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Buffalo Trace Antique Collection Bourbon: Cult Treasure – Reprise

One of the most famous bourbon distilleries of all is Buffalo Trace, whose story started centuries ago with a famous name: Daniel Boone, who rode through Leestown in 1771 “on the buffalo trace” more than 20 years before Kentucky even became a state. Ken Gargett shares here why he thinks the bourbon from this American distillery is so special.

For The Sake Of Sake: A Primer With Tasting Notes

Basically, sake comprises rice, water, and the fermenting agent called koji, resulting in an alcoholic level that usually sits between 13 and 16 percent. And you might be interested to know that the rice used is different from the standard table rice so popular with Japanese food. Ken Gargett takes a deep dive into what sake is, what types of sake are available, and whether you should drink it warm (like James Bond) or cold. Kampai!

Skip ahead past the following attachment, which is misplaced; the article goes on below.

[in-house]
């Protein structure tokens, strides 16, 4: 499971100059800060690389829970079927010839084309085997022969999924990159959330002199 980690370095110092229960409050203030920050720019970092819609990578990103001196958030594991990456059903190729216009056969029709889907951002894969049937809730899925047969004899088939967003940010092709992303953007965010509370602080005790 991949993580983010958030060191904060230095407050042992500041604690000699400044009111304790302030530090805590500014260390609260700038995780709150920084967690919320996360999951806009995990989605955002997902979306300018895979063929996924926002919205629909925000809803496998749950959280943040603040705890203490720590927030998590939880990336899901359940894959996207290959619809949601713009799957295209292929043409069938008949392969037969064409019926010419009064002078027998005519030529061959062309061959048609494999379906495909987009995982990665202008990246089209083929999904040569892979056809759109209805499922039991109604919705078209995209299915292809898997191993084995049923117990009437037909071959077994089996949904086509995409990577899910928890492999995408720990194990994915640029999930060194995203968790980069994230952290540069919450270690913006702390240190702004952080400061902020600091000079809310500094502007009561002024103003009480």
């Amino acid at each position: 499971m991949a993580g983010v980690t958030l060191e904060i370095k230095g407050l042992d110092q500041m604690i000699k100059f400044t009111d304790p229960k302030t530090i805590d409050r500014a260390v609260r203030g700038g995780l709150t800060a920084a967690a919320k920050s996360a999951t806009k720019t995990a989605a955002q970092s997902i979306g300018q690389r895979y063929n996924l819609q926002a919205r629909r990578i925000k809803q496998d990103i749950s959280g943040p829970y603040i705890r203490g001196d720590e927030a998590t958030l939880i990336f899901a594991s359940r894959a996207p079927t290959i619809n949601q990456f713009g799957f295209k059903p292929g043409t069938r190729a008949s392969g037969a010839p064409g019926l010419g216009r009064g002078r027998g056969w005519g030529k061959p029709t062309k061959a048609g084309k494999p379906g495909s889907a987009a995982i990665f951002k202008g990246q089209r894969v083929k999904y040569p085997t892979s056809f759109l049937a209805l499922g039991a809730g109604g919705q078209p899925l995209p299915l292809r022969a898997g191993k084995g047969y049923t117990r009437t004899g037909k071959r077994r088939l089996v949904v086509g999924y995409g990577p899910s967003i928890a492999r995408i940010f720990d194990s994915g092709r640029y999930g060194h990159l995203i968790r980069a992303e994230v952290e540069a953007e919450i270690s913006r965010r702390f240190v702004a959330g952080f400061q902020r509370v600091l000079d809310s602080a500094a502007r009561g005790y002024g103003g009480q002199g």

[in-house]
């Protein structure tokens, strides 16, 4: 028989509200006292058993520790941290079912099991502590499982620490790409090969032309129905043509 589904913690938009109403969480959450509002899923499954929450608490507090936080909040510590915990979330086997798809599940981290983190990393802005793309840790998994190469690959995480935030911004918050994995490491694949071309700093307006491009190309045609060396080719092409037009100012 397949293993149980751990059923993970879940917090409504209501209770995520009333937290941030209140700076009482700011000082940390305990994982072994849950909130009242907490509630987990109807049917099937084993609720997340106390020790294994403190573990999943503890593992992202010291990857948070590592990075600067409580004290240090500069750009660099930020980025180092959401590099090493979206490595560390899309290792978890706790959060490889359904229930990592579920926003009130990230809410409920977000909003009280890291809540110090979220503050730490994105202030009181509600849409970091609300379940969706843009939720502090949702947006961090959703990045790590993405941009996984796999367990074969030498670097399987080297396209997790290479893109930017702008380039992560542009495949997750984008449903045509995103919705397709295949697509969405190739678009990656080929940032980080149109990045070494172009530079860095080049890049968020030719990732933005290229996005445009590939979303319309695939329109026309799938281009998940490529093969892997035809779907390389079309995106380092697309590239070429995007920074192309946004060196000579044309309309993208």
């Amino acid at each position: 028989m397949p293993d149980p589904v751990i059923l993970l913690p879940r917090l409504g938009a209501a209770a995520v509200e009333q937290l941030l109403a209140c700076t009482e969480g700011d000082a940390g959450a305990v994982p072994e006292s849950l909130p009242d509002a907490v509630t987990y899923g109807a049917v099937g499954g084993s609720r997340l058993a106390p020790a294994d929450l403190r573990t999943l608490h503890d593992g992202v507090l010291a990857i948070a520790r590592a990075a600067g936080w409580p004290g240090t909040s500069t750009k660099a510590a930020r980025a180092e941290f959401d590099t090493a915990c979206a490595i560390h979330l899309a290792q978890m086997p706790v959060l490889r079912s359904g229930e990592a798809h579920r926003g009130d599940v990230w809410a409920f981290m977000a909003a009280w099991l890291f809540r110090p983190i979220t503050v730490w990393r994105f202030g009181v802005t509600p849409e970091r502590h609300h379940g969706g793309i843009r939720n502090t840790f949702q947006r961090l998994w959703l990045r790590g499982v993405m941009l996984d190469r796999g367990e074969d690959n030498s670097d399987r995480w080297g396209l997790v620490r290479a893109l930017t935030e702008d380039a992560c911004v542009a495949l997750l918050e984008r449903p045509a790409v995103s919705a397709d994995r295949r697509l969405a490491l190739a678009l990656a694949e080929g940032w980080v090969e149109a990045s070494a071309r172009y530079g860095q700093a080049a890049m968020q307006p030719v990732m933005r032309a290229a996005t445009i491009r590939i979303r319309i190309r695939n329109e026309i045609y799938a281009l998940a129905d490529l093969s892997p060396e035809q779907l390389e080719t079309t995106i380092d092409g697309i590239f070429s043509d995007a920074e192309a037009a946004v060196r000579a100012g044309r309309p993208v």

Yamazaki 12-Year-Old Japanese Whisky: Why Pricing Has Gone Through The Roof – Reprise

Yamazaki 12-Year-Old from Japan is a whisky that Ken Gargett has loved every time he has had the chance to try it. The bottle he sampled for this piece was actually one from the back of his cupboard, which he has been sitting on for far too long. When a mate saw it, he implored him not to open it. But Ken of course did and shares the experience with us here.

“Sparkling Burgundy,” Spurgles, Cold Duck From Detroit, Rene Pogel (Spell It Backwards), And Other Australian Oddities: If They Are Your Thing You’ll Never Regret It

Effervescent red wine in Australia was originally known as “sparkling Burgundy” and is often still affectionately referred to as “Spurgles” in accordance with the country’s national need to shorten every name. Ken Gargett confesses that he is a fan and shares a few of his favorites here alongside the history of this fascinating sub-genre.

Montecristo No. 2 Cigars And A Darker Experience Down An Unmarked, Deserted, Cuban Dirt Track Just Outside Havana

It was a love of Montecristo No. 2 cigars that seems to have led Ken Gargett to one of Cuba’s dirty secrets, “At the end of the road, two men stepped out. They were friends of our crew. One called Ivan (I swear I am not making this up) took our birds. We were directed off the road into a makeshift parking area, half of which is filled with Ladas and the rest the wonderful old 1950s cars so prevalent in Havana. More than a few have government number plates.”